Once upon a time, Jay Inslee gave his full endorsement of a school rating system that used an A-F school performance index. Every school—high school, middle school and elementary—would be evaluated and receive a grade based on test scores, graduation rates, college readiness and other factors. During his gubernatorial campaign, Inslee referred to the rating scheme as a “system of accountability” whereby parents would have the opportunity to take an active role in their children’s education—a popular prospect with Washingtonian voters.
Everything changed when Inslee became governor. Presented with a bill (SB-5328) by the State Senate, Inslee distanced himself from his campaign promise and opposed it. You see, while the public appreciates the prospect of an A-F school performance index, the state teachers union (WEA) does not. Like anything “meant to clearly convey school performance, increase accountability and spur parent involvement,” the WEA adamantly opposes the A-F index. It lamely cites “oversimplification” and points to the existing “achievement index that describes schools in adjective form.”
Ever following the WEA’s lead, the state House Democrat Caucus also come out against the A-F index. This week, it eagerly tweeted a “must read” blog post by the State Board of Education (SBE) in which our state’s “guardians of public education” lambast the Washington Policy Center (WPC) for releasing its own achievement index, giving schools an A-F grade, based on—ironically—SBE’s achievement index.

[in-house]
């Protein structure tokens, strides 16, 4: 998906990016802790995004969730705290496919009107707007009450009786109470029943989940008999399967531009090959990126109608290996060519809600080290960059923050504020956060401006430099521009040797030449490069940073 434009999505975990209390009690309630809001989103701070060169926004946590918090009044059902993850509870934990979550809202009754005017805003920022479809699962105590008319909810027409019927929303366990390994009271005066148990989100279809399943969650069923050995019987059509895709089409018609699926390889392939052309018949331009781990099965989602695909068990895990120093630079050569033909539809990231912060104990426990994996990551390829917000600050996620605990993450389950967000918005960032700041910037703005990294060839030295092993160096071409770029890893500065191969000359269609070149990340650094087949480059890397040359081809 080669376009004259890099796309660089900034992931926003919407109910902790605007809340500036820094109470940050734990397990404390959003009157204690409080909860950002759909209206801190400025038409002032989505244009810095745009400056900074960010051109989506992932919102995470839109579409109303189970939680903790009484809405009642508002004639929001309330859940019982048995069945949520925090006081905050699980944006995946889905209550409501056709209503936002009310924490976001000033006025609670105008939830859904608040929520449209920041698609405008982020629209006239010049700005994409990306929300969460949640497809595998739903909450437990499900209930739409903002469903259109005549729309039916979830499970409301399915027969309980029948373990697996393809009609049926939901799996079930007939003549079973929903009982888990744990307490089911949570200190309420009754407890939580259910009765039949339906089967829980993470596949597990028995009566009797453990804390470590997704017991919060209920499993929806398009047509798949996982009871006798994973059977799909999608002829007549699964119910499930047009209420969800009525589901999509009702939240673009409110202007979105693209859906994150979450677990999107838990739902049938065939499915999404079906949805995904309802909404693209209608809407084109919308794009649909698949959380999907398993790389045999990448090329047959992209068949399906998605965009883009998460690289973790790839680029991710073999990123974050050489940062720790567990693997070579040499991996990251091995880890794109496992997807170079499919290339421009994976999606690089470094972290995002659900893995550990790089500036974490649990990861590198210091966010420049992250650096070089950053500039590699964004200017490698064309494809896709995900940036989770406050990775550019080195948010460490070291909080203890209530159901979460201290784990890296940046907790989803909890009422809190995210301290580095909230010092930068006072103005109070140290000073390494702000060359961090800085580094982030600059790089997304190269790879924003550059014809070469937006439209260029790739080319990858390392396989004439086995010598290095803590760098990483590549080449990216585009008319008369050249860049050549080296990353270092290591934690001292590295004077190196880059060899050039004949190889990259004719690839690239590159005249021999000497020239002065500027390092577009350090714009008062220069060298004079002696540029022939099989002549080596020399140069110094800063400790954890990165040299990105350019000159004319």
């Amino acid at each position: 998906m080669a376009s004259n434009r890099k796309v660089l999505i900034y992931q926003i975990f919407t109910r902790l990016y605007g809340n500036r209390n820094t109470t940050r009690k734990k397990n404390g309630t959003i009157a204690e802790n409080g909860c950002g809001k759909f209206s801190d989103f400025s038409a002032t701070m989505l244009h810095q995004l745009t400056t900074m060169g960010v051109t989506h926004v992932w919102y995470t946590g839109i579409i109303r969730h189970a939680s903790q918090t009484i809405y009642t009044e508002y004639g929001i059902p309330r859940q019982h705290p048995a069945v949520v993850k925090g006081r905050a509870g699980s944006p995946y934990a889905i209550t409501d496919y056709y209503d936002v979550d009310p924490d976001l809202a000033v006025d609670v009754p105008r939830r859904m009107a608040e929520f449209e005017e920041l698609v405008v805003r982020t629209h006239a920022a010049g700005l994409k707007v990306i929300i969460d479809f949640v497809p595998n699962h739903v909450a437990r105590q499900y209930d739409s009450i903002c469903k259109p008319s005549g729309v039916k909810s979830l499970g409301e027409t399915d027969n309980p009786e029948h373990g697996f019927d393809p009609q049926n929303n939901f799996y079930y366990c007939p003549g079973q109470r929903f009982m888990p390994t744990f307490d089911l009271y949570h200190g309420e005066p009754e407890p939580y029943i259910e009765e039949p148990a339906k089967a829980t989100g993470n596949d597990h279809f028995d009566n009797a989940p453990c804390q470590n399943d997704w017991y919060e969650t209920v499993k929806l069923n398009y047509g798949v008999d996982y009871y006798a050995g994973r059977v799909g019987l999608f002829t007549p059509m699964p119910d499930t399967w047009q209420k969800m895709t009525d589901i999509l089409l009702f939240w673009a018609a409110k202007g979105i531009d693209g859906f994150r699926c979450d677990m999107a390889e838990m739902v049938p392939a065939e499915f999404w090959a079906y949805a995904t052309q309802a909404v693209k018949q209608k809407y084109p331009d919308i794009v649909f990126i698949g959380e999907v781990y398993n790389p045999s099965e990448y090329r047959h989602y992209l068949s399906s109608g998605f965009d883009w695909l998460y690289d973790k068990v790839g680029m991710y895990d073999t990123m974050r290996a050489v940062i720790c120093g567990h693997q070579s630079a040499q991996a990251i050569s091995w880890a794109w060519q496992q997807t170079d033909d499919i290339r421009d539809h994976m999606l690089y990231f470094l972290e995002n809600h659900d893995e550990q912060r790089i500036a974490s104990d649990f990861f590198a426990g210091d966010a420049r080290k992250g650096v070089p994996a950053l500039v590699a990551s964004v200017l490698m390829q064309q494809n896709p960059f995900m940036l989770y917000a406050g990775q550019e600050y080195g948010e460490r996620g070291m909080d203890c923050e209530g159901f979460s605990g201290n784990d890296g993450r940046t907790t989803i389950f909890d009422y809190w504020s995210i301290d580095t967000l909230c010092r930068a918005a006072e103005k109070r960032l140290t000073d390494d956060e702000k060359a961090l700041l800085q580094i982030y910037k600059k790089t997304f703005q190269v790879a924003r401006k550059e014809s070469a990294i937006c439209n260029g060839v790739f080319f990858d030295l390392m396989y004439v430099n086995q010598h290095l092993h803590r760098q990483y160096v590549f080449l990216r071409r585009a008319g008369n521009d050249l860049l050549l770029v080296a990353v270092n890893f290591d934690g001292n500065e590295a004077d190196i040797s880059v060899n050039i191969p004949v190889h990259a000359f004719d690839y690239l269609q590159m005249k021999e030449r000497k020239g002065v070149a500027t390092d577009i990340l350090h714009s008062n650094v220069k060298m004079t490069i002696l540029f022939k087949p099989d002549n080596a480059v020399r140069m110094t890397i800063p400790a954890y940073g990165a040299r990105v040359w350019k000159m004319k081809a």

The State Board of Education currently rates schools in “adjective form.” Every public school receives one of six possible ratings: Exemplary, Very Good, Good, Fair, Underperforming and Lowest 5%. The WPC—following Inslee’s once-upon-a-time wish to change the rating system—merely converted the adjective ratings to A, B, C, D, F and F-.
The SBE explains that the current “adjective” rating system places emphasis on “improvement and recognition, not punishment.” Additionally, “labeling a school as failing… becomes nearly impossible to overcome in developing a partnership with the school towards meaningful change… A letter grade does not do justice to the complexity of school performance and increases the risk of alienation and demoralization with no potential gain.”
Sounds like a lot of thought given to how adults running a school—the administrators and teachers—feel and little to no thought about the paramount duty of providing children with a sound education.
Here’s an alternative perspective: Rather than fearing the “risk of alienation and demoralization” of grown adults, how about fearing whether or not children will grow up alienated and demoralized due to the poor level of education they are receiving. Parents—and school administrators—deserve a clear picture of where schools stand. Fluffy language serves no purpose in evaluations. A false sense of security does not prompt anyone to implement “meaningful change.” Rather, failure festers under the pre-tense of security.